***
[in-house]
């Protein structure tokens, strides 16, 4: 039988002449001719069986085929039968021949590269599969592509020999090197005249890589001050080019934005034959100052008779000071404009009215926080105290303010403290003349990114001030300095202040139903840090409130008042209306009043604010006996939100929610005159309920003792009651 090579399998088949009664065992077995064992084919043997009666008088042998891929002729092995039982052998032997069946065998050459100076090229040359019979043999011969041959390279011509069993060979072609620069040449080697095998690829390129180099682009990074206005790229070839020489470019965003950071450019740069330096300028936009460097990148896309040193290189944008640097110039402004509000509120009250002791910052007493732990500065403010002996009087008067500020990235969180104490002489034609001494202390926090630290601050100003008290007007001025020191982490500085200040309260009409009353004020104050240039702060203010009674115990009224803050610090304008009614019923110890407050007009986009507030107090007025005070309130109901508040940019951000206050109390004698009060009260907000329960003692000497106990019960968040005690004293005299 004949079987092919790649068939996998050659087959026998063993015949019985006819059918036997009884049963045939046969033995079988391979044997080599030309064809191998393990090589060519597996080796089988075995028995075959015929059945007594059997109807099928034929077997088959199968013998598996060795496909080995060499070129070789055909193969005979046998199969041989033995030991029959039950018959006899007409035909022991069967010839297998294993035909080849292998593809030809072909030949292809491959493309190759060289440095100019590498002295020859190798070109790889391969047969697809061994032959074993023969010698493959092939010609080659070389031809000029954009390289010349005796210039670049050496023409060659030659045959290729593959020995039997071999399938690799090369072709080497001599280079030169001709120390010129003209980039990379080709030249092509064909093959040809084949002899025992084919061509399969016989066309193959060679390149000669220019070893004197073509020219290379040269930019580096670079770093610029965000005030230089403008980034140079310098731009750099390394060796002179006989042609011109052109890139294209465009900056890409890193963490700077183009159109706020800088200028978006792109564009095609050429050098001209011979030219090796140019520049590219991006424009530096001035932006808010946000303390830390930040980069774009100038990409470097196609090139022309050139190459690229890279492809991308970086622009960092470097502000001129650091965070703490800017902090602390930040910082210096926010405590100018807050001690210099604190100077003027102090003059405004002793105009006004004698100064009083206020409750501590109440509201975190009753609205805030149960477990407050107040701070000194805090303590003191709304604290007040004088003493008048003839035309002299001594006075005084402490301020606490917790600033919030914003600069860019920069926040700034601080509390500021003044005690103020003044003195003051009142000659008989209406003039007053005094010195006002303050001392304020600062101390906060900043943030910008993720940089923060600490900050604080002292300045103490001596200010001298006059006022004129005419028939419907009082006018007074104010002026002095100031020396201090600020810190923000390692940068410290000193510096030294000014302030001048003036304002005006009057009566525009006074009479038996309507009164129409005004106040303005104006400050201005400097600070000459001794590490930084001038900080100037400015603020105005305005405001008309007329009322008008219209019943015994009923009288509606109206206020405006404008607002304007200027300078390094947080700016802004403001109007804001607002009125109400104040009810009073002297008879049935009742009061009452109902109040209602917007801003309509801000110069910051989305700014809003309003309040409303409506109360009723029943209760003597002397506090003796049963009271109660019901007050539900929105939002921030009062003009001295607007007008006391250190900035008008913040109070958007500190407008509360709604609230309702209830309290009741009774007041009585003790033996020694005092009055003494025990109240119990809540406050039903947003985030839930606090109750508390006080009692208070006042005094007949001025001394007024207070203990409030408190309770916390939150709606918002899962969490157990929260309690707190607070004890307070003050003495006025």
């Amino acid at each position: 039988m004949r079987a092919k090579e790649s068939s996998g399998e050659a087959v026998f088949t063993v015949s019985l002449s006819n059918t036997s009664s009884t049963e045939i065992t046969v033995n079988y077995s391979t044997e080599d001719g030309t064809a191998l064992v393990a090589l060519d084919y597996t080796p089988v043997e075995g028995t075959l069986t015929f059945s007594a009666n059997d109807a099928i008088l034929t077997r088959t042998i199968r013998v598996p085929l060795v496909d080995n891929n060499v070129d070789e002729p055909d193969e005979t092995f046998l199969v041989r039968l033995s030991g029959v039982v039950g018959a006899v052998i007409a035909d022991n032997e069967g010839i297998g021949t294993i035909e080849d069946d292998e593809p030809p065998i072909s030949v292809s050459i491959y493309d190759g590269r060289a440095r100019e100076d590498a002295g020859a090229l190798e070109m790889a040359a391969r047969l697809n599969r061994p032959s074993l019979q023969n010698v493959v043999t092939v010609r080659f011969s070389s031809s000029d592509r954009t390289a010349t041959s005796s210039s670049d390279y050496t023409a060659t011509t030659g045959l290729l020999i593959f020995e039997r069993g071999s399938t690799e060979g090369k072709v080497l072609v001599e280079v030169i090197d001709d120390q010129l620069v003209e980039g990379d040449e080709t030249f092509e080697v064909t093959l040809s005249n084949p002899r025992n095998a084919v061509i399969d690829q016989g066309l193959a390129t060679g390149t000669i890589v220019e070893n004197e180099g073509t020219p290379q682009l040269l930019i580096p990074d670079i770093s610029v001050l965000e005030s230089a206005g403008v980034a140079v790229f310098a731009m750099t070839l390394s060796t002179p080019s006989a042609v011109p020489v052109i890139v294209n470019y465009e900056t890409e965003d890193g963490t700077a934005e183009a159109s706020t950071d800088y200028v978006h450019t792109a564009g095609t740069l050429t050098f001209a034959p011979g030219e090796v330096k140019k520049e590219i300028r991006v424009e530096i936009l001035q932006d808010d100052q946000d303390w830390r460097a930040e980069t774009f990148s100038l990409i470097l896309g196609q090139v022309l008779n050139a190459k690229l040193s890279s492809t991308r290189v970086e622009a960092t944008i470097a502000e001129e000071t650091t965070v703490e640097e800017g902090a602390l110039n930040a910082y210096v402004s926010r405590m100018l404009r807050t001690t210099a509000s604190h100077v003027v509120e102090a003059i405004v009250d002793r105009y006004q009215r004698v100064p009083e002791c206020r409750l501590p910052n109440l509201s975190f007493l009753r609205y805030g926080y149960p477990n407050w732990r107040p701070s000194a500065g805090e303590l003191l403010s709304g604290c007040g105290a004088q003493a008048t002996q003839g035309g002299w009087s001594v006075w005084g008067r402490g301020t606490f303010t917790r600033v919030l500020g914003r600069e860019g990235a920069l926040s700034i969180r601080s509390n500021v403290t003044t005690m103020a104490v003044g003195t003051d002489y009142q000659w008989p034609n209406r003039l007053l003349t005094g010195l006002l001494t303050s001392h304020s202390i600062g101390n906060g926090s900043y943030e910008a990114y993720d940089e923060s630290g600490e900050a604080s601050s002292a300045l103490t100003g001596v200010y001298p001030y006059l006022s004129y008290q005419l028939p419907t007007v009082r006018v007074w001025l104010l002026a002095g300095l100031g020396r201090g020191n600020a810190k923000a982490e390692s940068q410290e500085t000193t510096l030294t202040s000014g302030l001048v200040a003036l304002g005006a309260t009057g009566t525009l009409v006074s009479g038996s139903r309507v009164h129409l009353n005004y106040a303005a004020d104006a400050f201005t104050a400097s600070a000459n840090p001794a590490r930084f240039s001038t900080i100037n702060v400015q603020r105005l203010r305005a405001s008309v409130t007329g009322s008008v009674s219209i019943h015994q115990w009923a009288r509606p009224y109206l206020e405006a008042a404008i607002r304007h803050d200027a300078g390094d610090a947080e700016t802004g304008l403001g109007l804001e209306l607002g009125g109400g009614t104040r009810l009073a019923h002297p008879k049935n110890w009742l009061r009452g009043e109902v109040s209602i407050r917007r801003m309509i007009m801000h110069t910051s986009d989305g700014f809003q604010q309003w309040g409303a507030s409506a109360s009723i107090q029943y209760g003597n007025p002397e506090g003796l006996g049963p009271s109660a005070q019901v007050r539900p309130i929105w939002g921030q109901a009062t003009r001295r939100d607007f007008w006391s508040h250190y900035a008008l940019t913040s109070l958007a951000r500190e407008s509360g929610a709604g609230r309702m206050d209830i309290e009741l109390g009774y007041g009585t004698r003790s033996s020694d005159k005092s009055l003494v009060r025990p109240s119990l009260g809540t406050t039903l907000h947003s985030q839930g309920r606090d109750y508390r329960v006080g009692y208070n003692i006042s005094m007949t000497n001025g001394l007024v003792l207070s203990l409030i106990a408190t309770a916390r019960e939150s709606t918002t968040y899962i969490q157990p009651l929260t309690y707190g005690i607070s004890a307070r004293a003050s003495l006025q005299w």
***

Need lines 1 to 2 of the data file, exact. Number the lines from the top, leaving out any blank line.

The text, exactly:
[in-house]
């Protein structure tokens, strides 16, 4: 039988002449001719069986085929039968021949590269599969592509020999090197005249890589001050080019934005034959100052008779000071404009009215926080105290303010403290003349990114001030300095202040139903840090409130008042209306009043604010006996939100929610005159309920003792009651 090579399998088949009664065992077995064992084919043997009666008088042998891929002729092995039982052998032997069946065998050459100076090229040359019979043999011969041959390279011509069993060979072609620069040449080697095998690829390129180099682009990074206005790229070839020489470019965003950071450019740069330096300028936009460097990148896309040193290189944008640097110039402004509000509120009250002791910052007493732990500065403010002996009087008067500020990235969180104490002489034609001494202390926090630290601050100003008290007007001025020191982490500085200040309260009409009353004020104050240039702060203010009674115990009224803050610090304008009614019923110890407050007009986009507030107090007025005070309130109901508040940019951000206050109390004698009060009260907000329960003692000497106990019960968040005690004293005299 004949079987092919790649068939996998050659087959026998063993015949019985006819059918036997009884049963045939046969033995079988391979044997080599030309064809191998393990090589060519597996080796089988075995028995075959015929059945007594059997109807099928034929077997088959199968013998598996060795496909080995060499070129070789055909193969005979046998199969041989033995030991029959039950018959006899007409035909022991069967010839297998294993035909080849292998593809030809072909030949292809491959493309190759060289440095100019590498002295020859190798070109790889391969047969697809061994032959074993023969010698493959092939010609080659070389031809000029954009390289010349005796210039670049050496023409060659030659045959290729593959020995039997071999399938690799090369072709080497001599280079030169001709120390010129003209980039990379080709030249092509064909093959040809084949002899025992084919061509399969016989066309193959060679390149000669220019070893004197073509020219290379040269930019580096670079770093610029965000005030230089403008980034140079310098731009750099390394060796002179006989042609011109052109890139294209465009900056890409890193963490700077183009159109706020800088200028978006792109564009095609050429050098001209011979030219090796140019520049590219991006424009530096001035932006808010946000303390830390930040980069774009100038990409470097196609090139022309050139190459690229890279492809991308970086622009960092470097502000001129650091965070703490800017902090602390930040910082210096926010405590100018807050001690210099604190100077003027102090003059405004002793105009006004004698100064009083206020409750501590109440509201975190009753609205805030149960477990407050107040701070000194805090303590003191709304604290007040004088003493008048003839035309002299001594006075005084402490301020606490917790600033919030914003600069860019920069926040700034601080509390500021003044005690103020003044003195003051009142000659008989209406003039007053005094010195006002303050001392304020600062101390906060900043943030910008993720940089923060600490900050604080002292300045103490001596200010001298006059006022004129005419028939419907009082006018007074104010002026002095100031020396201090600020810190923000390692940068410290000193510096030294000014302030001048003036304002005006009057009566525009006074009479038996309507009164129409005004106040303005104006400050201005400097600070000459001794590490930084001038900080100037400015603020105005305005405001008309007329009322008008219209019943015994009923009288509606109206206020405006404008607002304007200027300078390094947080700016802004403001109007804001607002009125109400104040009810009073002297008879049935009742009061009452109902109040209602917007801003309509801000110069910051989305700014809003309003309040409303409506109360009723029943209760003597002397506090003796049963009271109660019901007050539900929105939002921030009062003009001295607007007008006391250190900035008008913040109070958007500190407008509360709604609230309702209830309290009741009774007041009585003790033996020694005092009055003494025990109240119990809540406050039903947003985030839930606090109750508390006080009692208070006042005094007949001025001394007024207070203990409030408190309770916390939150709606918002899962969490157990929260309690707190607070004890307070003050003495006025």